This blog discusses old toys from the early 1920's to the end of the 1950's. All kinds of topics are discussed.
The time span was the greatest period for "hands-on" toys, where a young child could actually go outside and play for hours at a time.
You can see the elegance but simple design of these toys. It was a time when huge machines, and people made and finished toys by hand.
The era has long passed, but many of the toys are still around, and that is what I would like to share.
Monday, May 5, 2014
A Most Beautiful Hill Climber Toy Truck
Monday, May 5, 2014 (Cinquo de Mayo) (Still another day of cloud and rain!)
A Most Beautiful Hill Climber
Often, I'll just browse around on the Net to see what there might be for a future post. Yesterday, I already had processed 2 sets of photographs for 2 posts later in the week. However the weather was not co-operating, and so I decided to stay inside. I ventured to ebay and came across a very old hill climber up for sale. Upon further investigation, it was being sold by Randys Toy Shop.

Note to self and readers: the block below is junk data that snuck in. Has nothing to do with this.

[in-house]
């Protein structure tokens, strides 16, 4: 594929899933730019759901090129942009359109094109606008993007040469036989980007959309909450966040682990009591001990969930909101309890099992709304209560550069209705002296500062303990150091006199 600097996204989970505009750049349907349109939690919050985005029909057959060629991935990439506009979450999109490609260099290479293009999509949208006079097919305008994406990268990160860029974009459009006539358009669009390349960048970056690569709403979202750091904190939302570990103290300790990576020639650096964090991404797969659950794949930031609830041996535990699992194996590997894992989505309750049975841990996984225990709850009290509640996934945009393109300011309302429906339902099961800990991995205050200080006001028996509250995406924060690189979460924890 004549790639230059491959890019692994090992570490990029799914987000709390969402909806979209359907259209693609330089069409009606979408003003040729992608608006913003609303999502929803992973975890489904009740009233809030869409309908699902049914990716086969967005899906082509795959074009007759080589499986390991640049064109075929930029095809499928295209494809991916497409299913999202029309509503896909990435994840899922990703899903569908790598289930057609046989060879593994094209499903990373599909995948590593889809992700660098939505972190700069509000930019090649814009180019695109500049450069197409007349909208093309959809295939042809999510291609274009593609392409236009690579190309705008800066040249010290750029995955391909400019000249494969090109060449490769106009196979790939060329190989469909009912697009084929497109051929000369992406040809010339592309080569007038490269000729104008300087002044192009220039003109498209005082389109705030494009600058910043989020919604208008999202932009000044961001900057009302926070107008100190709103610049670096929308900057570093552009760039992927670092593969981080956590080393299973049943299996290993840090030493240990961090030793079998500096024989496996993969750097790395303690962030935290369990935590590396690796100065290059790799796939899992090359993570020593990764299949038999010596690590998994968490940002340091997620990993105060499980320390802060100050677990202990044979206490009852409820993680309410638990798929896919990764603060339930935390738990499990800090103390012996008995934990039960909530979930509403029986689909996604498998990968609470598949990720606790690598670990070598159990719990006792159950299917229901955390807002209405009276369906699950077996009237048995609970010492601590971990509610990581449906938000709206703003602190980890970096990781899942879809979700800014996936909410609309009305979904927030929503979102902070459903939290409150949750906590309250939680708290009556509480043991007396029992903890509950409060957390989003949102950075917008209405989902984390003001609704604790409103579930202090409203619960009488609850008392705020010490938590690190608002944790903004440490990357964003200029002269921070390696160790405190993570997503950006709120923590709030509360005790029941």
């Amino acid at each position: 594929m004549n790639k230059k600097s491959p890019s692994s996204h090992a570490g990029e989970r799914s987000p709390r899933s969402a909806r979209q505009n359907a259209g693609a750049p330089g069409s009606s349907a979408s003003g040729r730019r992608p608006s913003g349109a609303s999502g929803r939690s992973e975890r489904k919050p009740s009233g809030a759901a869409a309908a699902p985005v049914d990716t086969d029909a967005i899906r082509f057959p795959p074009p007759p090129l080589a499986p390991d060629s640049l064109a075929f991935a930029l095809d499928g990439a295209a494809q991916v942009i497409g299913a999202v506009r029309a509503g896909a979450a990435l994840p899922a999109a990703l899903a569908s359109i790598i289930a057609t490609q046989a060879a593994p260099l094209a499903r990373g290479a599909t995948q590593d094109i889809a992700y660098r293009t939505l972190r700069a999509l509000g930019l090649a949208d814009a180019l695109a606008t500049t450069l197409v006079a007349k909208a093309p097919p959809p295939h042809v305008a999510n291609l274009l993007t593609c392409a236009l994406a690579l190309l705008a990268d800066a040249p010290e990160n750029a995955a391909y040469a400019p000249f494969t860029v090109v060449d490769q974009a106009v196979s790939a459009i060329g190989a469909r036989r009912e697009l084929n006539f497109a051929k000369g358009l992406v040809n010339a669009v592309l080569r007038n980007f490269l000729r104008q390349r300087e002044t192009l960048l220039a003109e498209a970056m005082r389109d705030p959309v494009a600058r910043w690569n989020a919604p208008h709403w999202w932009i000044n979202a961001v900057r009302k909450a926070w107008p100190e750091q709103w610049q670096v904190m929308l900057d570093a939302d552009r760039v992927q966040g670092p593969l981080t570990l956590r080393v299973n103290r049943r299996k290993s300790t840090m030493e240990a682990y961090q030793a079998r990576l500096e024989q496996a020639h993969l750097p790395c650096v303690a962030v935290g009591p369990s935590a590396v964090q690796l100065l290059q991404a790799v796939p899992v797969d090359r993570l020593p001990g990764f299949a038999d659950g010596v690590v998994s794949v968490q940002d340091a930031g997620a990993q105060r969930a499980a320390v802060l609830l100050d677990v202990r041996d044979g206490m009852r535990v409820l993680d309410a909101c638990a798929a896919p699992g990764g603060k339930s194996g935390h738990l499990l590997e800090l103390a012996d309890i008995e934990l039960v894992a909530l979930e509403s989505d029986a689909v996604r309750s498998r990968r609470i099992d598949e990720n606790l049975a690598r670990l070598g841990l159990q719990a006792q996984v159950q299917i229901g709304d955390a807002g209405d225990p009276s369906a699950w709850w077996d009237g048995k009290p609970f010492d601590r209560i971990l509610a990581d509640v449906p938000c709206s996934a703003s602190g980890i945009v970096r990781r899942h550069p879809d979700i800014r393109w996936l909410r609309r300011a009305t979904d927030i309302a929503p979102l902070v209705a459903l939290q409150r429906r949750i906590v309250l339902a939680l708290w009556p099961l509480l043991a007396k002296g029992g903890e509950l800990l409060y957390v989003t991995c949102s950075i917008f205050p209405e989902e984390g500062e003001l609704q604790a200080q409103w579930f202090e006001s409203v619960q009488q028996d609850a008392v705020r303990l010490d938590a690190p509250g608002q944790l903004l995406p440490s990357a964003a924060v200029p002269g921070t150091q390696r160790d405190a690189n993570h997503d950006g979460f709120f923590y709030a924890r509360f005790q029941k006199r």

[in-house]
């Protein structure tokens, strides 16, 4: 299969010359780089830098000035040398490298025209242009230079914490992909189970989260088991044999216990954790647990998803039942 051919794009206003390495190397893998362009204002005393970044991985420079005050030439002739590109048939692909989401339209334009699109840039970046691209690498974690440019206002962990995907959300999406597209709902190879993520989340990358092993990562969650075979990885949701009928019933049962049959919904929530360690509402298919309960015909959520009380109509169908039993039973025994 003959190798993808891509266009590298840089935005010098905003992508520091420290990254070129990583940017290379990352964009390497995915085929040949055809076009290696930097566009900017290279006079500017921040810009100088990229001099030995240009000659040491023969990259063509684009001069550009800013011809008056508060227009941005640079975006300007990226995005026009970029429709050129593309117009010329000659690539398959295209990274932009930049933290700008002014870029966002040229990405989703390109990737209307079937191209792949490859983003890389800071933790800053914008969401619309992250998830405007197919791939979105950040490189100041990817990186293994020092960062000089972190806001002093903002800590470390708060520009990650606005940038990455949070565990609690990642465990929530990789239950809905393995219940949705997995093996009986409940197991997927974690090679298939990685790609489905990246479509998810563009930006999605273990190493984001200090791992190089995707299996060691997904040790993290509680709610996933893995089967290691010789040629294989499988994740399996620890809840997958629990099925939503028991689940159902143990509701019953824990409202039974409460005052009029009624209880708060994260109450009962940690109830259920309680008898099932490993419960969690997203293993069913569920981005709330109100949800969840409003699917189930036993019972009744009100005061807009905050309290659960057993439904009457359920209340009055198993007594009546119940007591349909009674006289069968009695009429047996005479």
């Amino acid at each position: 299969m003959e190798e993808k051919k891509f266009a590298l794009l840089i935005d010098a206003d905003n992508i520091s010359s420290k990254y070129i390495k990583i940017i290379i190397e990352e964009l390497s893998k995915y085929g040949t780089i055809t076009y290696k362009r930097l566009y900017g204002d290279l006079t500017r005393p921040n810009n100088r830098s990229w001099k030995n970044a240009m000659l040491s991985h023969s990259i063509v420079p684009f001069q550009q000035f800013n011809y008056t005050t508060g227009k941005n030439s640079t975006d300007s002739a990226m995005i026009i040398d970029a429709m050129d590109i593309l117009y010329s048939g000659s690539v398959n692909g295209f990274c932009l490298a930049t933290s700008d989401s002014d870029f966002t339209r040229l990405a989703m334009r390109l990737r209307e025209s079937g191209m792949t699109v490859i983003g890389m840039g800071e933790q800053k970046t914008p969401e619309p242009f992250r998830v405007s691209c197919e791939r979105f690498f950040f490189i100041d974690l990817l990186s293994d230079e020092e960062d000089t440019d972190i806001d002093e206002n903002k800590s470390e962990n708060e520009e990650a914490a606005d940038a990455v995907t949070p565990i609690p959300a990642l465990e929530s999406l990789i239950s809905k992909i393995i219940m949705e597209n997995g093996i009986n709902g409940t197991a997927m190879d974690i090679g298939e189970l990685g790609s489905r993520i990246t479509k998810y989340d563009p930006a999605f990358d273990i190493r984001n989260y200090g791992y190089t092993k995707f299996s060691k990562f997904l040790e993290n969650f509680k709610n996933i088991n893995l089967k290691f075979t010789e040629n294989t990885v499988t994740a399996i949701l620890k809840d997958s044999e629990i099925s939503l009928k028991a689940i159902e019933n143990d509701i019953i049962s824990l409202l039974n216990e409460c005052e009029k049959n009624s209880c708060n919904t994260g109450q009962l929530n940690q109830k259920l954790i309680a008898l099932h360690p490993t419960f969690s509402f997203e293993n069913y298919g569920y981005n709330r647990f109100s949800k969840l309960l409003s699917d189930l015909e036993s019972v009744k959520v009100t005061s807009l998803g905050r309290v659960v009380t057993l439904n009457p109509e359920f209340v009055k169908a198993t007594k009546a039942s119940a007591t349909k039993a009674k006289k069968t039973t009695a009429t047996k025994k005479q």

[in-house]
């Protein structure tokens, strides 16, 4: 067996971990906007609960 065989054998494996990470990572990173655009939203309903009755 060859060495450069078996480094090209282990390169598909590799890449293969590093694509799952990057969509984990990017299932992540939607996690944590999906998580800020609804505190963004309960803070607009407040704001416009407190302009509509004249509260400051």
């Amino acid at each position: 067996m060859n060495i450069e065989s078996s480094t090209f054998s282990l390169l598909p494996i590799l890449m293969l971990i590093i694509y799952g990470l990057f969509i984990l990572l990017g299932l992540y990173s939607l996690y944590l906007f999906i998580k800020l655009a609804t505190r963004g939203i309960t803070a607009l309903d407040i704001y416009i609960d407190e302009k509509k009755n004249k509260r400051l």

I've been fortunate to be able to use Randy's fine photographs and knowledge to blog with.
Randy Ibey not only sells toys, but he repairs them as well. You can find further information at his own website.
For those who don'y know, a friction wheel (for a toy) is a mechanism that builds up power as an exterior wheel is moved forward on a hard surface. The more times you move the wheel,the more energy accumulates. As you release the toy finally on the ground, the stored energy will transfer to the wheels, and the toy will move forward.
I've written about these toys before, but today's truck presentation is quite nice, and photographed beautifully with all different angles to present it to the viewer or potential buyer. This toy could have been made by Dayton, Cook, or the Schieble company. As a mechanical movement, you don;t see too many of these types of movements. The three companies made used this movement in the 1920's.
Inside that semi-circular metal case is the flywheel. It's covered so dirt would not enter the gearing mechanism.
This is a nice photo. A low camera angle, combined with a wide-angle lens adds strength to the toy.
Bu having to look up to the toy, it becomes "bigger".
The driver is a replacement, but certainly fits in well with the time that the toy would have been seen on the streets. The year was 1921, which coincidently was the year (May 29, 1921) that my mother was born.